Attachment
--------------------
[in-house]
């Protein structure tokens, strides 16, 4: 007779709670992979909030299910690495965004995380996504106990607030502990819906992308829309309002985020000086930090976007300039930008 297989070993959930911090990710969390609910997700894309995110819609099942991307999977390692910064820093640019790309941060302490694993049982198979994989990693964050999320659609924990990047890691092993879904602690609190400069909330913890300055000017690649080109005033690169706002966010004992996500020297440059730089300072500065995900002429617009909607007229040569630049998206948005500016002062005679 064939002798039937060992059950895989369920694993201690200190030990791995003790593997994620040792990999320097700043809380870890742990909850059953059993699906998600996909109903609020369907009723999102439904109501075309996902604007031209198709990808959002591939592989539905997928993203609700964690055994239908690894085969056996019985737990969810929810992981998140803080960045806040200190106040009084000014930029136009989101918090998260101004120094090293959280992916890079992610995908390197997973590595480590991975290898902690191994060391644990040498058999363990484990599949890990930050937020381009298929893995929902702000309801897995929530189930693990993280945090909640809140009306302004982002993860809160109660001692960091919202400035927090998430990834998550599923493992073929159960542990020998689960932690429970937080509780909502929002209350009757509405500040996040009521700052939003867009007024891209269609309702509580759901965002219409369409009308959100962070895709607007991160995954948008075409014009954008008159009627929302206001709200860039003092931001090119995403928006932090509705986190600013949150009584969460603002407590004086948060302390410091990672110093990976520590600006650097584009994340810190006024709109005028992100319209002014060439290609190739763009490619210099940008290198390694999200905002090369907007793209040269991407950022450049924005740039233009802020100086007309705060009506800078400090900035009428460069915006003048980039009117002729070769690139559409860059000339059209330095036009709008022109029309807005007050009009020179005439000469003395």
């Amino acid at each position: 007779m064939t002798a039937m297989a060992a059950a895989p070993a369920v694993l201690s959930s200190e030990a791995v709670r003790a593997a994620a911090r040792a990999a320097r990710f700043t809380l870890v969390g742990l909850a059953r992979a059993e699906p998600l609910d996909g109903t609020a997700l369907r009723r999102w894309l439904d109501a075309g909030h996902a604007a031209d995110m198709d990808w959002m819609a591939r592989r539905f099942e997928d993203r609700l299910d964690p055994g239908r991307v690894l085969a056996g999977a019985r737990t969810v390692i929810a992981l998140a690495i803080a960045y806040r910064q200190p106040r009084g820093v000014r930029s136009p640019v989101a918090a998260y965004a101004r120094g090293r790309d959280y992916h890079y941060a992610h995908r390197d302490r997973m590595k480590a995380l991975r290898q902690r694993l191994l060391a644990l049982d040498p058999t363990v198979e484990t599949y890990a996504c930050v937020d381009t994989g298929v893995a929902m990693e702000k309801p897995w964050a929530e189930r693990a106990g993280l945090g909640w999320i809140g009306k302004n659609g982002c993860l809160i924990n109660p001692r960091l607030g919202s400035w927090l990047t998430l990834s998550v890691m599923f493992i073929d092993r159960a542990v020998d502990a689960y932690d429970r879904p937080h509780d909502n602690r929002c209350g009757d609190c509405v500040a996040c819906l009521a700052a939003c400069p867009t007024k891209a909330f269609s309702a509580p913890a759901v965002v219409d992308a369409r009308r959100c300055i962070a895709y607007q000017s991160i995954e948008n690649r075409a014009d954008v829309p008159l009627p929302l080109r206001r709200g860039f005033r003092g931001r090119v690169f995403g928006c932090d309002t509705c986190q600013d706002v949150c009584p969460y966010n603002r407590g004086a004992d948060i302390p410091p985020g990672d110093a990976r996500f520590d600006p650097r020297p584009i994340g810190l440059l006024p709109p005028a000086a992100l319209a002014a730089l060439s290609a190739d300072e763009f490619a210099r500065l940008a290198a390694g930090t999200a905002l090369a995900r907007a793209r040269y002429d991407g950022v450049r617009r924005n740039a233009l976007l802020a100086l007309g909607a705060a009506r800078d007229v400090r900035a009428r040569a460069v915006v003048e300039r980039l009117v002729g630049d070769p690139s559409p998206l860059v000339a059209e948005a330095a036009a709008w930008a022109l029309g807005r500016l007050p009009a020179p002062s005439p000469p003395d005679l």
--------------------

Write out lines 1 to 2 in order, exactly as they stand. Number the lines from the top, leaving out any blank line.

[in-house]
């Protein structure tokens, strides 16, 4: 007779709670992979909030299910690495965004995380996504106990607030502990819906992308829309309002985020000086930090976007300039930008 297989070993959930911090990710969390609910997700894309995110819609099942991307999977390692910064820093640019790309941060302490694993049982198979994989990693964050999320659609924990990047890691092993879904602690609190400069909330913890300055000017690649080109005033690169706002966010004992996500020297440059730089300072500065995900002429617009909607007229040569630049998206948005500016002062005679 064939002798039937060992059950895989369920694993201690200190030990791995003790593997994620040792990999320097700043809380870890742990909850059953059993699906998600996909109903609020369907009723999102439904109501075309996902604007031209198709990808959002591939592989539905997928993203609700964690055994239908690894085969056996019985737990969810929810992981998140803080960045806040200190106040009084000014930029136009989101918090998260101004120094090293959280992916890079992610995908390197997973590595480590991975290898902690191994060391644990040498058999363990484990599949890990930050937020381009298929893995929902702000309801897995929530189930693990993280945090909640809140009306302004982002993860809160109660001692960091919202400035927090998430990834998550599923493992073929159960542990020998689960932690429970937080509780909502929002209350009757509405500040996040009521700052939003867009007024891209269609309702509580759901965002219409369409009308959100962070895709607007991160995954948008075409014009954008008159009627929302206001709200860039003092931001090119995403928006932090509705986190600013949150009584969460603002407590004086948060302390410091990672110093990976520590600006650097584009994340810190006024709109005028992100319209002014060439290609190739763009490619210099940008290198390694999200905002090369907007793209040269991407950022450049924005740039233009802020100086007309705060009506800078400090900035009428460069915006003048980039009117002729070769690139559409860059000339059209330095036009709008022109029309807005007050009009020179005439000469003395």